- 15:30
Computing subject leaders, Teachers...
Creative Arts, Digital and children – CLC meets More Than Robots online
Creative Arts, Digital and children - CLC meets More Than Robots online

Combining forces for the first time, the Connected Learning Centre and More Than Robots have created a session for teachers, youth organisations, researchers and policymakers interested in the digital provision of creative arts for primary aged pupils.


The Play Observatory - Prof. John Potter

“In their own words”: Westminster Abbey & CLC digital projects - Sian Shaw

Building (and maintaining) a city-wide primary arts curriculum to raise attainment - Kate Fellows

More to be added soon

This interactive and inclusive meet up will include inspiring examples of how technology can be used to support learning in music, visual art and drama in person and online at home drawing on our experiences as Tate Exchange associates and our partnership work with a range of cultural institutions.

This informal event is an opportunity to discuss real examples of what does/doesn’t work, meet colleagues from other sectors working on similar challenges and share useful research, news or updates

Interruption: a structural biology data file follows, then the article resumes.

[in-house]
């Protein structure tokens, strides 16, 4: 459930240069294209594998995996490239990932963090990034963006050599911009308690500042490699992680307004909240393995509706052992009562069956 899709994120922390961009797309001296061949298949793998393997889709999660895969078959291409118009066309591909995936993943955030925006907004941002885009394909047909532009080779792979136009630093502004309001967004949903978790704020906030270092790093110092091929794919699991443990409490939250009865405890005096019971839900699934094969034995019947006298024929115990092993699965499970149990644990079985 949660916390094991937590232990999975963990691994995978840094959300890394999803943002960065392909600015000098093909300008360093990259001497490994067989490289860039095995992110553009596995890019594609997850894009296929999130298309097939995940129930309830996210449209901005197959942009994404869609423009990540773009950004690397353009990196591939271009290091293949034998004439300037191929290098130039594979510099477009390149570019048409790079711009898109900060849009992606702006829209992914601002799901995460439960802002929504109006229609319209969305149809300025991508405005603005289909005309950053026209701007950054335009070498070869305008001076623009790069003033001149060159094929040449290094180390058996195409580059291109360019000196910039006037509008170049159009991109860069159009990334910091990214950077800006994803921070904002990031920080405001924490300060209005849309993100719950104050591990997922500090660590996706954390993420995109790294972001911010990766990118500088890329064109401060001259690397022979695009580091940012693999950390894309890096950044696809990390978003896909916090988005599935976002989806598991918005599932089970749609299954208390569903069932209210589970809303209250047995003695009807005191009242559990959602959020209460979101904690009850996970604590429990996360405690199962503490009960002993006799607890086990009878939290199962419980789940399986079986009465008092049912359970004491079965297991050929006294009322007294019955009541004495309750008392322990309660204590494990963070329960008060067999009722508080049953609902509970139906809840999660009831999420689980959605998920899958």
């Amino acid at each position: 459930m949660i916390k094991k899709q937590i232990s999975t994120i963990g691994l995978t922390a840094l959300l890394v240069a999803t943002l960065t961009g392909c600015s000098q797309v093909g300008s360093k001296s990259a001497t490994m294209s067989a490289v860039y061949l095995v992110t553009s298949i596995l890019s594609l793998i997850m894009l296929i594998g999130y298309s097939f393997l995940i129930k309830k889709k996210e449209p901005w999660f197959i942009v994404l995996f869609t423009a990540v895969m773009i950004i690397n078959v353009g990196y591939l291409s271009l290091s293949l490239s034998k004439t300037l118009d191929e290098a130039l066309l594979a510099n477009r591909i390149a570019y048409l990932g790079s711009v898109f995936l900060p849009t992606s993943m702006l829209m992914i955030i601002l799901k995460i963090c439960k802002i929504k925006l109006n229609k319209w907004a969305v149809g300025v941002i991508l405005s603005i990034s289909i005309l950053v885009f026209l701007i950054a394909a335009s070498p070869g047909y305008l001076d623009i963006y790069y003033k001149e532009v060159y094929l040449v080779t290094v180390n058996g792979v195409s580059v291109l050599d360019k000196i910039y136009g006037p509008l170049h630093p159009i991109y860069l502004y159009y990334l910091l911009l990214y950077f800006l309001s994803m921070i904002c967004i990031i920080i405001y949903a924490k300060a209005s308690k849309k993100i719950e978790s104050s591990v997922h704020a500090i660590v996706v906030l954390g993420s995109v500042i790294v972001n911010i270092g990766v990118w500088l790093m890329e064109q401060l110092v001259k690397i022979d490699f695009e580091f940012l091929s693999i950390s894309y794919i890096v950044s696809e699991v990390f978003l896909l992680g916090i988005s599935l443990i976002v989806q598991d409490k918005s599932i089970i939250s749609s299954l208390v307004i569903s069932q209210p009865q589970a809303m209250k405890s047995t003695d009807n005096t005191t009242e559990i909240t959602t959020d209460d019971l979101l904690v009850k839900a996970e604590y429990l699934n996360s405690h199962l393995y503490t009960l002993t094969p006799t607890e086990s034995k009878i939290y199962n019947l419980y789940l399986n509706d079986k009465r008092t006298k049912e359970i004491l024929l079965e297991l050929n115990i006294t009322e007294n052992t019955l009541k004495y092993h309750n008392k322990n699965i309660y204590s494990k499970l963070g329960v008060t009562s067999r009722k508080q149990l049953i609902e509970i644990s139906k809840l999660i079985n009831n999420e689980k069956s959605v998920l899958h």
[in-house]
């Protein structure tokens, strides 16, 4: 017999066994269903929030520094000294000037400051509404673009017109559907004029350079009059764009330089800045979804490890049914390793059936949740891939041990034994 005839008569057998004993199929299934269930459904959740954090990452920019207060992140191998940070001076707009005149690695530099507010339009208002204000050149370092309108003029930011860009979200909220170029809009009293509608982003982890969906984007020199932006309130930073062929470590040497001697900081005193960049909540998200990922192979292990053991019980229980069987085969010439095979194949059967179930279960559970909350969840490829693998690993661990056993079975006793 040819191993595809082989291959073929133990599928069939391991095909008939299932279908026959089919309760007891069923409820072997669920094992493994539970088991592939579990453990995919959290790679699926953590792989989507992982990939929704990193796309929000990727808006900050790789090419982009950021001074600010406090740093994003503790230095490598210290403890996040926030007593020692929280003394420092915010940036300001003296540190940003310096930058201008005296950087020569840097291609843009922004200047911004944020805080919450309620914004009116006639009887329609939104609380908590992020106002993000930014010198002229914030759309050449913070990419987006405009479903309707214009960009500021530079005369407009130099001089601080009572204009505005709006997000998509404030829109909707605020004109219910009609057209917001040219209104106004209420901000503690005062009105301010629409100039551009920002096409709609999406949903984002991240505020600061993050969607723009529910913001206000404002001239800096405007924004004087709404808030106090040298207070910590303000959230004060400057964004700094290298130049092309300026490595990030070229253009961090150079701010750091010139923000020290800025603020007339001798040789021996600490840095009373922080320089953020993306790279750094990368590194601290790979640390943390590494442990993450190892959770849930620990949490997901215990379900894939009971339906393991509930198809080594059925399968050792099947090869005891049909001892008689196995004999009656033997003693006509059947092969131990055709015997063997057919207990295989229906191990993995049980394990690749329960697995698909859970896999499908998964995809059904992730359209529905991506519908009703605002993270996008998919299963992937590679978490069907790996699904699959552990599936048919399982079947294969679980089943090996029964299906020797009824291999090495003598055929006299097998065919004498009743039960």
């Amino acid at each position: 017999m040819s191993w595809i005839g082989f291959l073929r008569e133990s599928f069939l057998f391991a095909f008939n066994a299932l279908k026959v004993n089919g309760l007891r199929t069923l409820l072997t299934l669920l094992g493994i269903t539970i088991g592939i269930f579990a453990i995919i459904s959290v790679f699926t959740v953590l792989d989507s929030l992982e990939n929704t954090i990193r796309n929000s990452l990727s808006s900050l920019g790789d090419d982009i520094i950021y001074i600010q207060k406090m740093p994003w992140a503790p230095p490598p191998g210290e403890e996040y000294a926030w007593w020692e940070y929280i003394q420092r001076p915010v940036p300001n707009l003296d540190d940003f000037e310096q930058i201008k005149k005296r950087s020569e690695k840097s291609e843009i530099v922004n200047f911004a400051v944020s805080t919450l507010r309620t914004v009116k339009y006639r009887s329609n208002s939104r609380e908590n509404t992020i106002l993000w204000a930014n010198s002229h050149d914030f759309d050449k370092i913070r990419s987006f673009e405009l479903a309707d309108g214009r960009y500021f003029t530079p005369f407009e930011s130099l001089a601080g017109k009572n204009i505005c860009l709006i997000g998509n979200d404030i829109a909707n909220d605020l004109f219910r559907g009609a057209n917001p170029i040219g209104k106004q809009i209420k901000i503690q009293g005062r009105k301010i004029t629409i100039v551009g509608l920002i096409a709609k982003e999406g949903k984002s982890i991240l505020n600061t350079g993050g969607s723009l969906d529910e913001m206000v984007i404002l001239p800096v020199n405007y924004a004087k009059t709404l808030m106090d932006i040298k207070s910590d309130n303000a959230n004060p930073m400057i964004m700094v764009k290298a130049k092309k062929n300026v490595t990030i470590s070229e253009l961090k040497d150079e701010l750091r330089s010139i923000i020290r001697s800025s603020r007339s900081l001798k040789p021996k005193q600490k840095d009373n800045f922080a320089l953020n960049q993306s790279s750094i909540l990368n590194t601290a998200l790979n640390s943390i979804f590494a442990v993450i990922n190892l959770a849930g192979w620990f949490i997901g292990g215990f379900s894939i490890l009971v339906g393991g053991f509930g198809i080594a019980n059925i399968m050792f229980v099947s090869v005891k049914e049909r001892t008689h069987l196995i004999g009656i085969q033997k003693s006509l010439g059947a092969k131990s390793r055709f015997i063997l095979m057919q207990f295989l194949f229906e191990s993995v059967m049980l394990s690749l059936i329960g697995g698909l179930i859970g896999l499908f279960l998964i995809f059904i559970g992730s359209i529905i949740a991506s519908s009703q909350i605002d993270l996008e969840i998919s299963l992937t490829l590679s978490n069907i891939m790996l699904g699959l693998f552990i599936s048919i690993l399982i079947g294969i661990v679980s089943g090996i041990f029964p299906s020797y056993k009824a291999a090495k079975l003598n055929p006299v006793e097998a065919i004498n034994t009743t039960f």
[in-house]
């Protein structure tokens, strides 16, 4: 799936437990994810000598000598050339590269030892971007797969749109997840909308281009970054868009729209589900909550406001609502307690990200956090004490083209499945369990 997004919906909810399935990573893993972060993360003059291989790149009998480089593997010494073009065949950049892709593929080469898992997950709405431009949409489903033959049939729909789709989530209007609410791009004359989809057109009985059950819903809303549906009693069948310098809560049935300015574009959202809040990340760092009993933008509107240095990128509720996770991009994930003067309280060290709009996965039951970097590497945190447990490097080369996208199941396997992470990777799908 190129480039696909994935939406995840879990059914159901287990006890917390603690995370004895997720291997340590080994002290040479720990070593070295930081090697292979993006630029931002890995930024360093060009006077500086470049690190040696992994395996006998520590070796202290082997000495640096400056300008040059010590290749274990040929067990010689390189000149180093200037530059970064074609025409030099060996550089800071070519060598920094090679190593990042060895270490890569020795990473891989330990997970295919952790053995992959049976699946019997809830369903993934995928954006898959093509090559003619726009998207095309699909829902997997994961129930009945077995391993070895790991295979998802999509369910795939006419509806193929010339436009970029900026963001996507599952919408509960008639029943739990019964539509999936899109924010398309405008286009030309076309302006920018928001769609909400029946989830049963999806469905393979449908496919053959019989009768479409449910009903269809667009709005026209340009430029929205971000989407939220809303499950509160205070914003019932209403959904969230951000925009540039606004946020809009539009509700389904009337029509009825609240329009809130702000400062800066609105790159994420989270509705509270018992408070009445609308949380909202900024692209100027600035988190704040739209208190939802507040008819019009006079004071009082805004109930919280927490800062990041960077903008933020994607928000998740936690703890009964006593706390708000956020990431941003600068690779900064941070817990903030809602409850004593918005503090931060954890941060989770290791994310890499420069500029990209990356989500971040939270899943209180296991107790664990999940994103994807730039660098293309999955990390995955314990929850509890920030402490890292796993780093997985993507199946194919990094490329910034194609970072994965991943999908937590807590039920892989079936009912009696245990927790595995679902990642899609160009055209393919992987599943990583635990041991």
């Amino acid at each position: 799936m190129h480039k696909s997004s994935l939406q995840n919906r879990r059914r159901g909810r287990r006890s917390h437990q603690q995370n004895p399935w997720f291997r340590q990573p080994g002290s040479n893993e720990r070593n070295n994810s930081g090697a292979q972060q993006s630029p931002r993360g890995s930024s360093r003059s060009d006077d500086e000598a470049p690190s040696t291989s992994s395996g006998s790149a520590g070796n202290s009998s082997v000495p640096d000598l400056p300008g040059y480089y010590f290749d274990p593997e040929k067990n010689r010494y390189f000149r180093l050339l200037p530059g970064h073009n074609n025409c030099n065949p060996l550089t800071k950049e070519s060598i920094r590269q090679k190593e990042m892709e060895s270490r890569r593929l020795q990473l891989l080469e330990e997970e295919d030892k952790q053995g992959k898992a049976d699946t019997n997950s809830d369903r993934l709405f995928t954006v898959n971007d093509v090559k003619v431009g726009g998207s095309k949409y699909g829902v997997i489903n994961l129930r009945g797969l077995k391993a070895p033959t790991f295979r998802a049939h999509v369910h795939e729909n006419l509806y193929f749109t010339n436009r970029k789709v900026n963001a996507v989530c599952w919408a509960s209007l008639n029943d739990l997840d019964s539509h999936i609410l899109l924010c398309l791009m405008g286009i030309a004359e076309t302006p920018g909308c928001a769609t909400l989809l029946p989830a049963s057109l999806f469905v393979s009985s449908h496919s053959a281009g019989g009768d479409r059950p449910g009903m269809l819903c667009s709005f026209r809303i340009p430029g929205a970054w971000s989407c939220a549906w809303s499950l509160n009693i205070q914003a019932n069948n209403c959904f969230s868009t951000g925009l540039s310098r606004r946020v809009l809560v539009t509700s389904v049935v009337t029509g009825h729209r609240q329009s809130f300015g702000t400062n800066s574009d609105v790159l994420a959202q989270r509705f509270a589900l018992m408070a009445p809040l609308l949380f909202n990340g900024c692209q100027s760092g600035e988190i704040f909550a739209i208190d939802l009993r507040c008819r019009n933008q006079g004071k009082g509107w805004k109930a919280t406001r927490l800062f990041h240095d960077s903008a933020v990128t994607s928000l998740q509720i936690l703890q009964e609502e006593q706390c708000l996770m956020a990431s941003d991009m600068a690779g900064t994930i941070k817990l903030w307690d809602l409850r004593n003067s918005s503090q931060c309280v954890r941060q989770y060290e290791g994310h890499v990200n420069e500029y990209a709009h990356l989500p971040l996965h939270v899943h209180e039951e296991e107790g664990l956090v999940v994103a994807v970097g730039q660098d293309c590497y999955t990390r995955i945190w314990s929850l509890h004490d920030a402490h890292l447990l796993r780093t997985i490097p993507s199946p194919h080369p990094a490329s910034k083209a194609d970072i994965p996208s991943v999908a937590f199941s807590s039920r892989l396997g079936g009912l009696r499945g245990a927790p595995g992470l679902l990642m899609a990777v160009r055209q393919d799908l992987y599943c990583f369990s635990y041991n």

The morning will include case study presentations (details below) followed by a Q&A. There will also be an opportunity for a rapid sharing round for launches, project updates or requests for help and a short break to avoid zoom brain drain.

- 11:30
KS1, KS2
Subject leaders, Teachers...

Upcoming Special projects

The News Project
- 14:25

Special project in collaboration with First News Education

For a third year, building on two successful previous projects, we are once again partnering with the children’s newspaper First News, fellow member of the national Making Sense of Media and News Literacy networks. This special project with a literacy, PSHE and citizenship, as well as computing focus, highlights our specialist interest in this important aspect of digital and critical literacy.